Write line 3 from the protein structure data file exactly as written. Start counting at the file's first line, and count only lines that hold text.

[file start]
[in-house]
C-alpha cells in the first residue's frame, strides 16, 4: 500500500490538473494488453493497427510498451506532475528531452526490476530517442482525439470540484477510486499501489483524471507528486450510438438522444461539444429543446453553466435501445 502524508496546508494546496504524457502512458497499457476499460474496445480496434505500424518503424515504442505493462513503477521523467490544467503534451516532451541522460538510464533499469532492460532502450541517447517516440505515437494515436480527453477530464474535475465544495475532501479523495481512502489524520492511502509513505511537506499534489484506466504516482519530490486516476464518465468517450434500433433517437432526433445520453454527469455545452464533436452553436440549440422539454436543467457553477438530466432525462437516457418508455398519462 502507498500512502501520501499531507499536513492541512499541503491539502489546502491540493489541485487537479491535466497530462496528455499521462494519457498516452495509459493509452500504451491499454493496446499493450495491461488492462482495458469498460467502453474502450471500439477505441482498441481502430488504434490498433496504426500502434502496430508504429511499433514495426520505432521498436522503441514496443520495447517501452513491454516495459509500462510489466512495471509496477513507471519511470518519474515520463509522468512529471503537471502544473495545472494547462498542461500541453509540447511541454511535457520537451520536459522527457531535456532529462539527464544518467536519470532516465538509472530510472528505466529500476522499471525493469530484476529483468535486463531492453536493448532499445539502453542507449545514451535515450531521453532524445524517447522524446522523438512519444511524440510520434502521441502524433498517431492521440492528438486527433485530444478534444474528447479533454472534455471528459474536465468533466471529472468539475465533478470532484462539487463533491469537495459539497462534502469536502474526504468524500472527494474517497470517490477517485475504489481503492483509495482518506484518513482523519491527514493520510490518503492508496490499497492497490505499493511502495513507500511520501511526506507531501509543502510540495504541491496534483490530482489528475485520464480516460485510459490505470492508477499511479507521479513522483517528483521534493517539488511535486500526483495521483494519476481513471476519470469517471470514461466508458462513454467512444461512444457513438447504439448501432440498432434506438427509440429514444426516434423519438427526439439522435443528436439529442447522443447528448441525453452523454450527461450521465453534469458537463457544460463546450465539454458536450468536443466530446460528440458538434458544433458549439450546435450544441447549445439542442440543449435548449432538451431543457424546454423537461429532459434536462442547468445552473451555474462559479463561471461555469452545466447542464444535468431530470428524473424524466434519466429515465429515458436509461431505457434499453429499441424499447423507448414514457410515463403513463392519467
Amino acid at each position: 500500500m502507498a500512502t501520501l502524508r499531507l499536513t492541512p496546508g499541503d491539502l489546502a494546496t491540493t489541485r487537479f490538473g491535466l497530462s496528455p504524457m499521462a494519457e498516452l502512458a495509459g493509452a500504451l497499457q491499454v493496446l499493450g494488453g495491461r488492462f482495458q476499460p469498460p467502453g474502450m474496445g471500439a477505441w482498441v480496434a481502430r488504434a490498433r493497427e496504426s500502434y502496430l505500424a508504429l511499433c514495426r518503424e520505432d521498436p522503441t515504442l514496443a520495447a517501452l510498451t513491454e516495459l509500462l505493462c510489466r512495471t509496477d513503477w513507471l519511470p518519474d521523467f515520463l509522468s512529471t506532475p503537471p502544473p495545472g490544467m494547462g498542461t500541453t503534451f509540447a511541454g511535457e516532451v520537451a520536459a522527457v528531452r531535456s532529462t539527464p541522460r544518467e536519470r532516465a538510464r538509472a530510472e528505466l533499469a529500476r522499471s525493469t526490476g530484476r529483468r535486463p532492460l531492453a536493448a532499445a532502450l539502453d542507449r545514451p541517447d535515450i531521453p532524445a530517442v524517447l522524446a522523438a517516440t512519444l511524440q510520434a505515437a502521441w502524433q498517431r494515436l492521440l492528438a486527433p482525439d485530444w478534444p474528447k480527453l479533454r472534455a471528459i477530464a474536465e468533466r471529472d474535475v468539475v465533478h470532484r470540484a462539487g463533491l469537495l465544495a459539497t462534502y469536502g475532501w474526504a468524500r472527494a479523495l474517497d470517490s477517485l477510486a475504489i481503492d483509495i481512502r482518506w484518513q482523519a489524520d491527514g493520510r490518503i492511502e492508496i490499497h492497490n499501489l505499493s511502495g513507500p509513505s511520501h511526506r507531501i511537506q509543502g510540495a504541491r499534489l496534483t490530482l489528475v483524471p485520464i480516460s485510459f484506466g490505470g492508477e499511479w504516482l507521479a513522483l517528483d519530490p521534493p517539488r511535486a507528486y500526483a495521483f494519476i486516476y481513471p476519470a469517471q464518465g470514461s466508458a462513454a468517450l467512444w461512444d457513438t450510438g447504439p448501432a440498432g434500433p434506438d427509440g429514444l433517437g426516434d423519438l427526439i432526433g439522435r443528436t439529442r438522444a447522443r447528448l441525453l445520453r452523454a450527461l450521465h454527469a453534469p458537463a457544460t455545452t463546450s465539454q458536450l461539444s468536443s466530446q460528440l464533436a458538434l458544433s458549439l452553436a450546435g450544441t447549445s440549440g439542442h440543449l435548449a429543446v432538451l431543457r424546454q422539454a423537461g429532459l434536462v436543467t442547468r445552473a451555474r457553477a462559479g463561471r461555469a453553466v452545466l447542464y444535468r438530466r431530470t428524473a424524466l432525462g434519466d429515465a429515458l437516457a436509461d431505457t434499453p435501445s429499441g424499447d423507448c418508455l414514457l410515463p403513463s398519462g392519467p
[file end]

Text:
Amino acid at each position: 500500500m502507498a500512502t501520501l502524508r499531507l499536513t492541512p496546508g499541503d491539502l489546502a494546496t491540493t489541485r487537479f490538473g491535466l497530462s496528455p504524457m499521462a494519457e498516452l502512458a495509459g493509452a500504451l497499457q491499454v493496446l499493450g494488453g495491461r488492462f482495458q476499460p469498460p467502453g474502450m474496445g471500439a477505441w482498441v480496434a481502430r488504434a490498433r493497427e496504426s500502434y502496430l505500424a508504429l511499433c514495426r518503424e520505432d521498436p522503441t515504442l514496443a520495447a517501452l510498451t513491454e516495459l509500462l505493462c510489466r512495471t509496477d513503477w513507471l519511470p518519474d521523467f515520463l509522468s512529471t506532475p503537471p502544473p495545472g490544467m494547462g498542461t500541453t503534451f509540447a511541454g511535457e516532451v520537451a520536459a522527457v528531452r531535456s532529462t539527464p541522460r544518467e536519470r532516465a538510464r538509472a530510472e528505466l533499469a529500476r522499471s525493469t526490476g530484476r529483468r535486463p532492460l531492453a536493448a532499445a532502450l539502453d542507449r545514451p541517447d535515450i531521453p532524445a530517442v524517447l522524446a522523438a517516440t512519444l511524440q510520434a505515437a502521441w502524433q498517431r494515436l492521440l492528438a486527433p482525439d485530444w478534444p474528447k480527453l479533454r472534455a471528459i477530464a474536465e468533466r471529472d474535475v468539475v465533478h470532484r470540484a462539487g463533491l469537495l465544495a459539497t462534502y469536502g475532501w474526504a468524500r472527494a479523495l474517497d470517490s477517485l477510486a475504489i481503492d483509495i481512502r482518506w484518513q482523519a489524520d491527514g493520510r490518503i492511502e492508496i490499497h492497490n499501489l505499493s511502495g513507500p509513505s511520501h511526506r507531501i511537506q509543502g510540495a504541491r499534489l496534483t490530482l489528475v483524471p485520464i480516460s485510459f484506466g490505470g492508477e499511479w504516482l507521479a513522483l517528483d519530490p521534493p517539488r511535486a507528486y500526483a495521483f494519476i486516476y481513471p476519470a469517471q464518465g470514461s466508458a462513454a468517450l467512444w461512444d457513438t450510438g447504439p448501432a440498432g434500433p434506438d427509440g429514444l433517437g426516434d423519438l427526439i432526433g439522435r443528436t439529442r438522444a447522443r447528448l441525453l445520453r452523454a450527461l450521465h454527469a453534469p458537463a457544460t455545452t463546450s465539454q458536450l461539444s468536443s466530446q460528440l464533436a458538434l458544433s458549439l452553436a450546435g450544441t447549445s440549440g439542442h440543449l435548449a429543446v432538451l431543457r424546454q422539454a423537461g429532459l434536462v436543467t442547468r445552473a451555474r457553477a462559479g463561471r461555469a453553466v452545466l447542464y444535468r438530466r431530470t428524473a424524466l432525462g434519466d429515465a429515458l437516457a436509461d431505457t434499453p435501445s429499441g424499447d423507448c418508455l414514457l410515463p403513463s398519462g392519467p